US authorities accuse the four men of creating the defeat device so cars could have a long AdBlue refill interval, and 'a large trunk and a high-end sound system'.
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A US federal grand jury last week indicted four senior managers — Richard Bauder, Axel Eiser, Stefan Knirsch and Carsten Nagel — for their role in developing and covering up the emissions testing defeat device fitted to the Audi-designed 3.0-litre turbo-diesel V6 engine.

All four held senior management positions at Audi's diesel design centres in Neckarsulm and Ingolstadt, Germany. All four are believed to still reside in Germany.

Bauder and his team were responsible for the development of the Audi turbo-diesel V6 engine. The motor injects AdBlue, a urea mixture, into its exhaust to reduce oxides of nitrogen (NOx) emissions.

According to the indictment, Bauder's team told him the engine would need an enlarged AdBlue tank in order to meet US standards, and Audi's requirement for a 16,000km refilling interval.

This larger tank, though, would make it difficult or impossible to meet the company's requirement for "a large trunk and a high-end sound system".

The managers came up with a "dosing strategy", which would use software to detect when an emissions bench test was taking place. In these situations, suitable quantities of AdBlue would be injected into the exhaust to make the car compliant with US regulations.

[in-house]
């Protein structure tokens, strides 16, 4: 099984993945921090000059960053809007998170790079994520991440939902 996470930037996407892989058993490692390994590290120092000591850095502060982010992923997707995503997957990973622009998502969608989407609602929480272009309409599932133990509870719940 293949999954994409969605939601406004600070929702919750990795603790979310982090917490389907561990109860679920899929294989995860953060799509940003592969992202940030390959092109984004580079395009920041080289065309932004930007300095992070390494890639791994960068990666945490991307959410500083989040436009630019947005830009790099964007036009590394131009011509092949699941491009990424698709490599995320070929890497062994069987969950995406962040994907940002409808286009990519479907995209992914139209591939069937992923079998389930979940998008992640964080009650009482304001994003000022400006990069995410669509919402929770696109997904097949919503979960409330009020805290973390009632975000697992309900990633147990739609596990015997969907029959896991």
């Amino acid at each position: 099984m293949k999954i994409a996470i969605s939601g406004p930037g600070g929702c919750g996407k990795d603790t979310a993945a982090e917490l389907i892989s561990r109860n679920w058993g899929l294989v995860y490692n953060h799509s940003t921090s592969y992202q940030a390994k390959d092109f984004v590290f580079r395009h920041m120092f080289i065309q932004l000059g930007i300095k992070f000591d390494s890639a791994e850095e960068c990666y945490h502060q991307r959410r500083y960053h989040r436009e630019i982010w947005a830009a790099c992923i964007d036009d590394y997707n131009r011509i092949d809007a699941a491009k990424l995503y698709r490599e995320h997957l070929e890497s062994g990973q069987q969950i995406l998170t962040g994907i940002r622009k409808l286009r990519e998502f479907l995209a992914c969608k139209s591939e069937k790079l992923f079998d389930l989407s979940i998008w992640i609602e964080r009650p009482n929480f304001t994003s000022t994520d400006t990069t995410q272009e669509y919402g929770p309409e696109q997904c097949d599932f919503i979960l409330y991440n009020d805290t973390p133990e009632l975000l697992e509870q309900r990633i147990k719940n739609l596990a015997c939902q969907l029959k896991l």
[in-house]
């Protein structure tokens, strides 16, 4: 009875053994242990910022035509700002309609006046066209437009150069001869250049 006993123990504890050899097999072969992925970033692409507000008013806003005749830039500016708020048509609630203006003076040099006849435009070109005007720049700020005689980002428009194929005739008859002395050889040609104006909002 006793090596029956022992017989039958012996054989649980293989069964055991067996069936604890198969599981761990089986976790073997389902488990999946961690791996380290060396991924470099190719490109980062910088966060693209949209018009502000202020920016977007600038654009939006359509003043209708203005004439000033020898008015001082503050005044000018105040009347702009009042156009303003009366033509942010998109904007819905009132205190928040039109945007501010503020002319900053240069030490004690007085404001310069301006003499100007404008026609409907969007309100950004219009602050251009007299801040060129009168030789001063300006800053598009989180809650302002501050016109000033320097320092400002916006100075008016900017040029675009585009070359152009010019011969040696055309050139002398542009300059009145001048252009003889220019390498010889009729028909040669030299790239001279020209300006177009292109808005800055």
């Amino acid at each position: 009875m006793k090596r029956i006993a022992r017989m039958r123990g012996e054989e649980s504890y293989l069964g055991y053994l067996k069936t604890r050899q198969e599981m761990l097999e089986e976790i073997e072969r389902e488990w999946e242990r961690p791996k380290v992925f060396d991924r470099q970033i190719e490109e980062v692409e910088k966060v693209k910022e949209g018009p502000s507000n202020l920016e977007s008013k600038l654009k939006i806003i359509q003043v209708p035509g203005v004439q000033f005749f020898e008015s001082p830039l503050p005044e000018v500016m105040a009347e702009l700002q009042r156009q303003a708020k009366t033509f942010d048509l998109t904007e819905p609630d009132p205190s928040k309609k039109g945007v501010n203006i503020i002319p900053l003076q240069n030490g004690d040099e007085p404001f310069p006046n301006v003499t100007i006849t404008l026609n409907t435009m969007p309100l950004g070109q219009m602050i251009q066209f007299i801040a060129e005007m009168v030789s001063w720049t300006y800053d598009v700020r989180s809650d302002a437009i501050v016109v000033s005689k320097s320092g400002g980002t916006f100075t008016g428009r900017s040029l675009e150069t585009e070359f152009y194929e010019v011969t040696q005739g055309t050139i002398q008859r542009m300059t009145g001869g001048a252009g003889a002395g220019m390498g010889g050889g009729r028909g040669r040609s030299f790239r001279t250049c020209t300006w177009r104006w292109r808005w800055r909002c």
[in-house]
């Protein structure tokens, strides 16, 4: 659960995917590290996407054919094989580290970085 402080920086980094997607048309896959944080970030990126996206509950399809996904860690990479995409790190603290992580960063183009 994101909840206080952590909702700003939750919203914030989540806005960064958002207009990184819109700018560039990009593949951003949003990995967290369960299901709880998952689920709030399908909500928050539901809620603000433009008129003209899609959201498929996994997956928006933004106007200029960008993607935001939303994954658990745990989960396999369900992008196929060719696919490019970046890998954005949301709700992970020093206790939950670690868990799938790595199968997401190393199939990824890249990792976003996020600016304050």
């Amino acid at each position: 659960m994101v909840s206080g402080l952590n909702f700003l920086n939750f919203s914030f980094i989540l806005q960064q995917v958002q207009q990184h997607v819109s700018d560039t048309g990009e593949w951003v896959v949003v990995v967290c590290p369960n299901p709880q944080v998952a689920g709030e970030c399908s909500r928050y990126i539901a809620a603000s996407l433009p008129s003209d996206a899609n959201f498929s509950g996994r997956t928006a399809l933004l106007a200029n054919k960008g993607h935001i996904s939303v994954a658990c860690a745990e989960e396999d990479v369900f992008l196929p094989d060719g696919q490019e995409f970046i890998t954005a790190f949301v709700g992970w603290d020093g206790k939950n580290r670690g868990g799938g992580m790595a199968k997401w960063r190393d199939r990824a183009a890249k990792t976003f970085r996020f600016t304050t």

In all other situations the engine emitted significantly more NOx than permitted by law.

From 2008 to 2013 the managers received protests from some in the engineering team, and warnings from the testing and compliance department about the illegality of this scheme. The men were even warned it would be "simple" for regulators to discover their cheating.

The 3.0-litre turbo-diesel V6 was fitted to various Audi and Volkswagen models sold in the US from the 2009 to 2015 model years.

When West Virginia University's Centre for Alternative Fuels conducted some real-world emissions tests in 2014, it unearthed a similar cheat device on Volkswagen's 2.0-litre turbo-diesel engine. That motor emitted up to 35 times the permitted amount of NOx.

Upon hearing about this, one of the indictees ran some real-world tests on the 3.0-litre V6 and discovered it emitted up to 22 times more NOx than allowed.

As government questioning increased in 2015, Oliver Schmidt head of the engineering and environmental office for the Volkswagen Group of America, emailed one of the managers stating "our worst fears have come true" and "we need help with arguments".

Despite increasing scrutiny, the indictees allegedly kept on lying to authorities, and insisted the V6 engine didn't have the same issues as Volkswagen's 2.0-litre motor.

Schmidt is one of the few involved in the Dieselgate saga to feel the full force of the US justice system as the German government has a long-standing policy of handing over its own nationals to the US.

The former Volkswagen executive was arrested after he re-entered the US. He agreed to a plea deal and is currently serving seven years in jail.